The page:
By Mary Ebeling
The east-west Orange line is just seven years old, but skyrocketing ridership on the original North Hollywood to Warner Center section, and proven ability to relieve freeway congestion, has already lead to a four-mile extension to Chatsworth.
The success signals to transit planners in Los Angeles and across the country that more attention should be paid to adding Bus Rapid Transit to our growing transit systems. The Orange Line is a popular and effective BRT line, referred to as “Fast Buses” by the city. Transit officials are proud of the route, which has reduced automobile congestion in a historically congested area.
Less than a year after opening, the Orange Line’s ridership had more than tripled to 22,000 per day, and a study by UC Berkeley researchers found it even helped relieve morning traffic on the 101 Freeway, which parallels the busway. By May of this year, daily ridership had climbed to 26,670 on the bus line. It is worth noting that the cost of the Orange Line was significantly cheaper to build than its light-rail counterparts, including the Blue, Green, and Gold lines.
BRT offers modern, appealing service with competitive commute times that can attract increased ridership and choice riders. “The Orange Line and Metro Rapid are so successful that it ought to lead to more commitment in that direction,” said Martin Wachs, a transportation researcher at Rand Corp. “It can complement the rail investments by extending their reach, just as the Orange Line has done.”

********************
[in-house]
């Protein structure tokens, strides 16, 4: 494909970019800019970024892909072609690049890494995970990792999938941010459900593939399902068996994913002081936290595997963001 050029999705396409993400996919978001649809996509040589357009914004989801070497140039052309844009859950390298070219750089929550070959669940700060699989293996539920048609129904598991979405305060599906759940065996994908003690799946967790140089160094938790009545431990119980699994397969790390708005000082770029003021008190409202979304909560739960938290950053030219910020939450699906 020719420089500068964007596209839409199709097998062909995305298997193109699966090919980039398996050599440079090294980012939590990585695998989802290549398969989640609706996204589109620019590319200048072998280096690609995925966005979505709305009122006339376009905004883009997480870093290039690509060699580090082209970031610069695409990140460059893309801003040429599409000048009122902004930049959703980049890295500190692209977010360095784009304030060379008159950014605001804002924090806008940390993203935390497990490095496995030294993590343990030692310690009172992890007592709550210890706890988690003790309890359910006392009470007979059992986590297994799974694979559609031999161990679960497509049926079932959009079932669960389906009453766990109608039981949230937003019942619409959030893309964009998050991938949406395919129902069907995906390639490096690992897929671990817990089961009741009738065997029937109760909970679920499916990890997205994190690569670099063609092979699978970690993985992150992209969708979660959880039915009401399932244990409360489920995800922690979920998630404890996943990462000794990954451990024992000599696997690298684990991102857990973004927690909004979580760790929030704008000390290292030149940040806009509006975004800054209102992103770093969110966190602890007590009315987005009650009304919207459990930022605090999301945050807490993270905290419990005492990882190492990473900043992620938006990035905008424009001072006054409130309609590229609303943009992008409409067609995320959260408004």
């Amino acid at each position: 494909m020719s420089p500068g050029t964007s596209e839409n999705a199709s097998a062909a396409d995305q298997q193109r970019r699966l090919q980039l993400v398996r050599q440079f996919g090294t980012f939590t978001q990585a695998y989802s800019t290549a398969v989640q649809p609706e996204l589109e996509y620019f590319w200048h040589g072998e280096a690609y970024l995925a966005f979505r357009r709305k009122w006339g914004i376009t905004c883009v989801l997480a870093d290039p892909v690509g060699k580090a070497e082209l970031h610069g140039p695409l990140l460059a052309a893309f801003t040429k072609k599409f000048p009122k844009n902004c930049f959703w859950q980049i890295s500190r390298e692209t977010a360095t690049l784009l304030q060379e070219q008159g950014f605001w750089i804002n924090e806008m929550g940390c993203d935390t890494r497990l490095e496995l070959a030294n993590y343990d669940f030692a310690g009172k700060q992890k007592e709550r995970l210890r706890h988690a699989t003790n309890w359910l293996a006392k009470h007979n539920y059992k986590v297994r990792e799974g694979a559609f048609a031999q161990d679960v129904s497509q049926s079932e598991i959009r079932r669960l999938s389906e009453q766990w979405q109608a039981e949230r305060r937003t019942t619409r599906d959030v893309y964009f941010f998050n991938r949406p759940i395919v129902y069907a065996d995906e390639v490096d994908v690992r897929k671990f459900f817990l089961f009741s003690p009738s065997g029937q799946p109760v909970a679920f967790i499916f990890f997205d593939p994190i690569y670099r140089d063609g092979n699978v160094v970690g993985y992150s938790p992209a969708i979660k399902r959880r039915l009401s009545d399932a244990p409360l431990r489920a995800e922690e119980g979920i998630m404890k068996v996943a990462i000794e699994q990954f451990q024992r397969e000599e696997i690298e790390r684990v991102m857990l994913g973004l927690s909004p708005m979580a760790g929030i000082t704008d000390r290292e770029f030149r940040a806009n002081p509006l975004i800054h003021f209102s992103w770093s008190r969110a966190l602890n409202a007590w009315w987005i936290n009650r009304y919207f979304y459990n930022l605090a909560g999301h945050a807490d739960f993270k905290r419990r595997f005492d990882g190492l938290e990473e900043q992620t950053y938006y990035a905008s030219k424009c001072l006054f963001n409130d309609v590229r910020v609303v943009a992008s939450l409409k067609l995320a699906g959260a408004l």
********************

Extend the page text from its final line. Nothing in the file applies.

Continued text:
Recent discussions on the relative merits of BRT and light rail reflect further on how they can complement each other, helping to support a community’s vibrant transit system. For the U.S. in particular, inserting a two-lane busway onto existing arterial roadways is feasible from a design perspective, although not without controversy, and may be beneficial in other ways by improving the quality of the overall transit infrastructure. Certainly, even the most basic transit improvements associated with BRT – modern buses, well-designed stops, traffic signal priority – improves transit service.
Seventy-eight percent of transit users in Los Angeles ride the bus. With ridership on the Orange Line tripling in just one year, the success of this BRT line is unquestionable. In the words of one commuter, “It’s much easier to ride this than it is to drive; it’s like a train on wheels.” The recently expanded Orange Line illustrates that a bus line can be economical and popular.
Mary Ebeling is a Transportation Policy Analyst with SSTI.
Train on wheels – the growing popularity of BRT in Los Angeles
By Mary Ebeling